The results were considered as acceptable or satisfactory when the meatal opening is present at the glans, but in a slightly different position from normal, with no other deviations from the objectives (Figs 4 and 5 and Table 4).
Our results also showed no significant association between the outcome of the operation and meatal location, previous repair, and the presence of chordee. It was found that the younger the age of the patients and the shorter the duration from the previous repair, the better the outcome of the operation (Table 4).
In modern hypospadias surgery, achievement of normal anatomy and esthetically satisfactory penile appearance has become as important as functional results 13,14.
TIP repair for hypospadias has become more popular as an easy single-stage hypospadias repair technique, with many studies in the literature showing good results not only in primary hypospadias repair but also in the treatment of those with previously failed or unsatisfactory hypospadias repair 1–3,5,6,8–10,15–17.
In this study conducted on the local population, TIP was performed on 30 patients ranging in age from 3 to 18 years as the hypospadias repair age is still high in our country, especially in rural areas with poorer resources. These data are in agreement with those of others who have reported on a series of older patients, wherein the oldest hypospadias patient was 20 years old. The advanced age may lead to psychological problems in addition to those of erection and the risk of infection, especially in patients older than 15 years of age 13,17. Moreover, some other researchers have reported data 18 in agreement with those of ours, wherein the oldest age of repaired hypospadias was also 18 years, in contrast to a report by Snodgrass 19, who, in 1994, reported that TIP was performed in 16 boys with primary hyposapadias ranging in age from 6 months to 11 years. However, the same author in another study 20 reported a maximum age of 15 years for reoperation in hypospadias repair.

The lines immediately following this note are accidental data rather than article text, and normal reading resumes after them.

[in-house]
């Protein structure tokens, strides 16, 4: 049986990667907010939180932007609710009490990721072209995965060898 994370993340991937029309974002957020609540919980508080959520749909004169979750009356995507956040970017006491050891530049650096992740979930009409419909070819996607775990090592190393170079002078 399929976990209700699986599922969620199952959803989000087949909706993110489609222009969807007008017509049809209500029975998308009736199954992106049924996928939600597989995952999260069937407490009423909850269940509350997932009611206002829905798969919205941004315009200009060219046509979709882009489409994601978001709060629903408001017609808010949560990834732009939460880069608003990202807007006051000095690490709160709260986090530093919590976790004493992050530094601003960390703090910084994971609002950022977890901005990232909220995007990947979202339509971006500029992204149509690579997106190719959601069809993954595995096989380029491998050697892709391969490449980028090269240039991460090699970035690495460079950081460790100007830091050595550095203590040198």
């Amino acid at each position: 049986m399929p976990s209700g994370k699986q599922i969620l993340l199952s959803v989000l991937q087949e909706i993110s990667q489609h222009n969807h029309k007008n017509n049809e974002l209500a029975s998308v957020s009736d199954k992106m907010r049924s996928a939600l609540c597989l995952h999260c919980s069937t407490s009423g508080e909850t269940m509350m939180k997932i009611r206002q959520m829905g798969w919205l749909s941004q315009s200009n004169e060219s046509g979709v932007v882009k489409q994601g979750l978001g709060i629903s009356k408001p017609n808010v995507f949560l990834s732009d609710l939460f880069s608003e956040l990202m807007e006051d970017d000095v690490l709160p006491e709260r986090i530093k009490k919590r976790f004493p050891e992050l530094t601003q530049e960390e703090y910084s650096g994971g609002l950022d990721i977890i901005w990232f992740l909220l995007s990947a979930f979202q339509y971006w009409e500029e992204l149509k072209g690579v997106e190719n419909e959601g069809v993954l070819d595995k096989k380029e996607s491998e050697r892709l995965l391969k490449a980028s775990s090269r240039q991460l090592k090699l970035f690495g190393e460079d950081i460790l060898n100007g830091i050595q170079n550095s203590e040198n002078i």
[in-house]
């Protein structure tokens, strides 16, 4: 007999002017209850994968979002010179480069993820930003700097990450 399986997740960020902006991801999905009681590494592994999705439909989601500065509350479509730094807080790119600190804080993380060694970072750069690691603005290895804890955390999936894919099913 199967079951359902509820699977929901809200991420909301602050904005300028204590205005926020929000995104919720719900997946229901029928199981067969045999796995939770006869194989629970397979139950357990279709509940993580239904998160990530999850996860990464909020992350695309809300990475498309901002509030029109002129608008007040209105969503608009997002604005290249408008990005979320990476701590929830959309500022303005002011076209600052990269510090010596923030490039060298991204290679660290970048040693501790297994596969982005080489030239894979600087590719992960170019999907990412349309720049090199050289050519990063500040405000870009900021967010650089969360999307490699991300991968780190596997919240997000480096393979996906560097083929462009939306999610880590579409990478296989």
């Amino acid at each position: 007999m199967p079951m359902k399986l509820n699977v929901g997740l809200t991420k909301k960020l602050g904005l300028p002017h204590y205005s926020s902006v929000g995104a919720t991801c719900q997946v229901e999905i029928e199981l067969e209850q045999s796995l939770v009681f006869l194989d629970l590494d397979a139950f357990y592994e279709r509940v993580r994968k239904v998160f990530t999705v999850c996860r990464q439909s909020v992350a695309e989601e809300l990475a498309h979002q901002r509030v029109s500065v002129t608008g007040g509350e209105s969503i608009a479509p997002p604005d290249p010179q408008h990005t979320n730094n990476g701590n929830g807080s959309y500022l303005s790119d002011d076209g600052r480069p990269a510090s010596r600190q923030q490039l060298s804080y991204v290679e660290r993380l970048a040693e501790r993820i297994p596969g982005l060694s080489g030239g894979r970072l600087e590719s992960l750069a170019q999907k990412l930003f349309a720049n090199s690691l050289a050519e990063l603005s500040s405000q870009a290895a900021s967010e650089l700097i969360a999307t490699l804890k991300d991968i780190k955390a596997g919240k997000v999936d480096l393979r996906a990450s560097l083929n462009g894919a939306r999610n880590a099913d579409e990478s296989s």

Our study did not have patients younger than 3 years of age. This may be because of the fear of another repair failure among Egyptian parents. This may also explain the high cooperation by all patients and their families with the follow-up, although it may have been tough for them to attend the outpatient department very frequently postoperatively.
In our series, 10 patients with penoscrotal, proximal, and midshaft hypospadias had mild-type chordee that resolved with penile degloving and dissection of the ventral dartos.
It was reported in a published study of 15 patients that three patients required dorsal plication to correct the ventral curvature 21. Most of our patients had been operated upon previously by general surgeons: seven patients with coronal, 10 with distal penile, 10 with midshaft, two with proximal, and one with penoscrotal recurrent hypospadias. Of those, six patients had a previously failed MAGPI repair, one patient had failed TIP repair, three patients had failed Mathieu repair, and 20 patients presented after an unknown failed repair. This may have been because of an inadequate file system, and most parents were unaware of the complications of surgical repair in terms of the possibility of reoperation.
These data are comparable with those of another published report involving 15 patients in whom the meatus at reoperation was subcoronal or on the distal shaft in all, except one boy, who had a midshaft hypospadias; all the patients had previously undergone one attempt at hypospadias repair, except for one patient, who presented after two failed MAGPI procedures 21.
We calibrated the neourethra in all of our patients using a catheter with a calibration of 8 Fr or higher according to the patient’s age on the first postoperative follow-up visit. During the follow-up period, the calibration was increased to be 10 Fr or more according to the patient’s age and penile size. This calibration and dilatation may have led to a decrease in the fistulae rate as it reduces the incidence of meatal stenosis. Our results were similar to those of others 19, who reported using a neourethral calibration of 10 Fr or higher. Yet, two of our patients with meatal stenosis did show improvements with regular dilatation during the follow-up visit throughout the 24 weeks of follow-up.